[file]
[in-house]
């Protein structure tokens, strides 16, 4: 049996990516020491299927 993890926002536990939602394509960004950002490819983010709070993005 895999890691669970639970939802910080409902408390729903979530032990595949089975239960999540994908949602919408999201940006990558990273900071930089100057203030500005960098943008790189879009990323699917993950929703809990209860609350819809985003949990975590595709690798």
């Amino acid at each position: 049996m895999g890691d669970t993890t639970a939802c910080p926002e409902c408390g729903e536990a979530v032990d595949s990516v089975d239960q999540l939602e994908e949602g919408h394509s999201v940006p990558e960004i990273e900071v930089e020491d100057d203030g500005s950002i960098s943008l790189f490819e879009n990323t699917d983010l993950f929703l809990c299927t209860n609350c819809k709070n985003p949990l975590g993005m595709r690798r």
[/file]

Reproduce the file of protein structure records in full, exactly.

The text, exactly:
[in-house]
């Protein structure tokens, strides 16, 4: 049996990516020491299927 993890926002536990939602394509960004950002490819983010709070993005 895999890691669970639970939802910080409902408390729903979530032990595949089975239960999540994908949602919408999201940006990558990273900071930089100057203030500005960098943008790189879009990323699917993950929703809990209860609350819809985003949990975590595709690798």
């Amino acid at each position: 049996m895999g890691d669970t993890t639970a939802c910080p926002e409902c408390g729903e536990a979530v032990d595949s990516v089975d239960q999540l939602e994908e949602g919408h394509s999201v940006p990558e960004i990273e900071v930089e020491d100057d203030g500005s950002i960098s943008l790189f490819e879009n990323t699917d983010l993950f929703l809990c299927t209860n609350c819809k709070n985003p949990l975590g993005m595709r690798r």